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15 The sticky-price model An individual firm’s desired price is where a > 0. Suppose two types of firms: firms with flexible prices, set prices as above firms with sticky prices, must set their price before they know how P and Y will turn out:

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16 The sticky-price model Assume sticky price firms expect that output will equal its natural rate. Then, To derive the aggregate supply curve, we first find an expression for the overall price level. Let s denote the fraction of firms with sticky prices. Then, we can write the overall price level as…

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17 The sticky-price model price set by flexible price firms price set by sticky price firms

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18 The sticky-wage model Assumes that firms and workers negotiate contracts and fix the money wage before they know what the price level will turn out to be. The money wage they set is the product of a target real wage and the expected price level: Target real wage

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20 The sticky-wage model If it turns out that then Unemployment and output are at their natural rates. Real wage is less than its target, so firms hire more workers and output rises above its natural rate. Real wage exceeds its target, so firms hire fewer workers and output falls below its natural rate.

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21 Chart 4.6 Real product wages, labour market slack and productivity Sources: ONS (including the Labour Force Survey) and Bank calculations. (a)Headline unemployment rate less the central Bank staff estimate of the medium-term equilibrium unemployment rate. For details, see the box on pages 28–29 of the August 2013 Report. (b)Private sector AWE total pay deflated by the market sector gross value added deflator. (c)Market sector output per worker.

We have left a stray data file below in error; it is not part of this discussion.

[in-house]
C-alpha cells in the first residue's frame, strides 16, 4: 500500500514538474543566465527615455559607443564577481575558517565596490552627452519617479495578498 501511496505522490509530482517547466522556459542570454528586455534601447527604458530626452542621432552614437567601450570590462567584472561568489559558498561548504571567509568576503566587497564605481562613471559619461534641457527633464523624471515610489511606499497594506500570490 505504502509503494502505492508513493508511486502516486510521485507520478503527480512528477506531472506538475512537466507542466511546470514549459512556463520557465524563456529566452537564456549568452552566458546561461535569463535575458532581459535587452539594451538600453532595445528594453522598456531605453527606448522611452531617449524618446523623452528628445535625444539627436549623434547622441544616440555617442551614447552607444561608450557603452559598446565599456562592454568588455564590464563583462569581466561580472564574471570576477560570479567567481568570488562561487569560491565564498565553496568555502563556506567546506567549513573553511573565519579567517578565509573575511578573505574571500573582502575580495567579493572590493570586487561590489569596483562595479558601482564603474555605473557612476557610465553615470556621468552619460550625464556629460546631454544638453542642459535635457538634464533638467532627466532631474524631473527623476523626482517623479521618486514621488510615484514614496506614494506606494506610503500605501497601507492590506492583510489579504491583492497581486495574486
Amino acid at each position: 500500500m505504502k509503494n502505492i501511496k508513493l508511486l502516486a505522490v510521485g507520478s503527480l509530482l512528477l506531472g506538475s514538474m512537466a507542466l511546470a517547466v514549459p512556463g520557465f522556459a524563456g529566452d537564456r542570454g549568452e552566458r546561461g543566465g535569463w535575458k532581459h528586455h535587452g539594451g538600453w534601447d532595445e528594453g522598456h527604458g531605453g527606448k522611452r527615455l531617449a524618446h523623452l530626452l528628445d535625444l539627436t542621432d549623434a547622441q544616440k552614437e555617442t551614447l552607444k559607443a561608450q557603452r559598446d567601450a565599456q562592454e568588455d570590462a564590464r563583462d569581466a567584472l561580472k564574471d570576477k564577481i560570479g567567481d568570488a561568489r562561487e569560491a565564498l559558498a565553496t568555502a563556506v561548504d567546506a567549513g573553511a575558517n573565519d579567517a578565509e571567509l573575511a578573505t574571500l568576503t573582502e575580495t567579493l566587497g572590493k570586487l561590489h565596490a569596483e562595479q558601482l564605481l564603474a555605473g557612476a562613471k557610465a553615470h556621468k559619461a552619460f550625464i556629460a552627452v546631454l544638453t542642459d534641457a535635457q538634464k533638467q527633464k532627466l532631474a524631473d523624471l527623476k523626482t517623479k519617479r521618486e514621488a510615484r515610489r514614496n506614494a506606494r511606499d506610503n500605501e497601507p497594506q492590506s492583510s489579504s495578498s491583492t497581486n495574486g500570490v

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22 Summary & implications Each of the three models of agg. supply imply the relationship summarized by the SRAS curve & equation. Y P LRAS SRAS

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23 Summary & implications Suppose a positive AD shock moves output above its natural rate and P above the level people had expected. Y P LRAS SRAS 1 SRAS equation: AD 1 AD 2 Over time, P e rises, SRAS shifts up, and output returns to its natural rate. SRAS 2

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24 Goods market KX and IS (Y, C, I) Money market (LM) (i, Y) IS-LM (i, Y, C, I) AD Labour market (P, Y) AS AD-AS (P, i, Y, C, I) Phillips Curve ( ,u) Foreign exchange market (NX, e) AD*-AS (P, e, Y, C, NX) Exogenous: M, G, T, i*, π e IS*-LM* (e, Y, C, NX) AD*

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25 Inflation, Unemployment, and the Phillips Curve The Phillips curve states that depends on expected inflation, e. cyclical unemployment: the deviation of the actual rate of unemployment from the natural rate supply shocks, (Greek letter “nu”). where > 0 is an exogenous constant.

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26 The Phillips Curve and SRAS SRAS curve: Deviations in output are related to unexpected movements in the price level. Phillips curve: Deviations in unemployment are related to unexpected movements in the inflation rate. SRAS Phillips curve

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30 Goods market KX and IS (Y, C, I) Money market (LM) (i, Y) IS-LM (i, Y, C, I) AD Labour market (P, Y) AS AD-AS (P, i, Y, C, I) Phillips Curve ( ,u) Foreign exchange market (NX, e) AD*-AS (P, e, Y, C, NX) Exogenous: M, G, T, i*, π e IS*-LM* (e, Y, C, NX) AD*

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31 Next term Policy effectiveness and inflation targeting Origins of the North Atlantic and Euro crises